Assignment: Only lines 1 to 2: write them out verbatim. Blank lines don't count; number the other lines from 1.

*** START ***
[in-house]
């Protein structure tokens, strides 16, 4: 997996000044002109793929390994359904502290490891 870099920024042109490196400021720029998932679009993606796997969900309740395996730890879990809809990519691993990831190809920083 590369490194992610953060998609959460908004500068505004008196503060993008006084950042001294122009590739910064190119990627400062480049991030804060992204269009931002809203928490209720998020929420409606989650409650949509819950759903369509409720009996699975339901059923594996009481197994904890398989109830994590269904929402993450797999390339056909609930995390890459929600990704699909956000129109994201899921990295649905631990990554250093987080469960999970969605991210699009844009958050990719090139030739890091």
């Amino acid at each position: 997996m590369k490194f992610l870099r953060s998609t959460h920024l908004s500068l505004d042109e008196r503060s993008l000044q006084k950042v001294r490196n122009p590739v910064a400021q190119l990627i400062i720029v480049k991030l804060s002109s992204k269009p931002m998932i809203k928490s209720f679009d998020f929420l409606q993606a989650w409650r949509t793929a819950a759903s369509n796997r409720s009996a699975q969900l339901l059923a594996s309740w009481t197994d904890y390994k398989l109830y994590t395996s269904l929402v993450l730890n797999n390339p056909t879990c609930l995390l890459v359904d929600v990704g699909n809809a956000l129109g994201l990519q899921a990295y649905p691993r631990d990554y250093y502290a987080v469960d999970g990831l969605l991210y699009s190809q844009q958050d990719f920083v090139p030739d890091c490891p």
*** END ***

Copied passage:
[in-house]
């Protein structure tokens, strides 16, 4: 997996000044002109793929390994359904502290490891 870099920024042109490196400021720029998932679009993606796997969900309740395996730890879990809809990519691993990831190809920083 590369490194992610953060998609959460908004500068505004008196503060993008006084950042001294122009590739910064190119990627400062480049991030804060992204269009931002809203928490209720998020929420409606989650409650949509819950759903369509409720009996699975339901059923594996009481197994904890398989109830994590269904929402993450797999390339056909609930995390890459929600990704699909956000129109994201899921990295649905631990990554250093987080469960999970969605991210699009844009958050990719090139030739890091």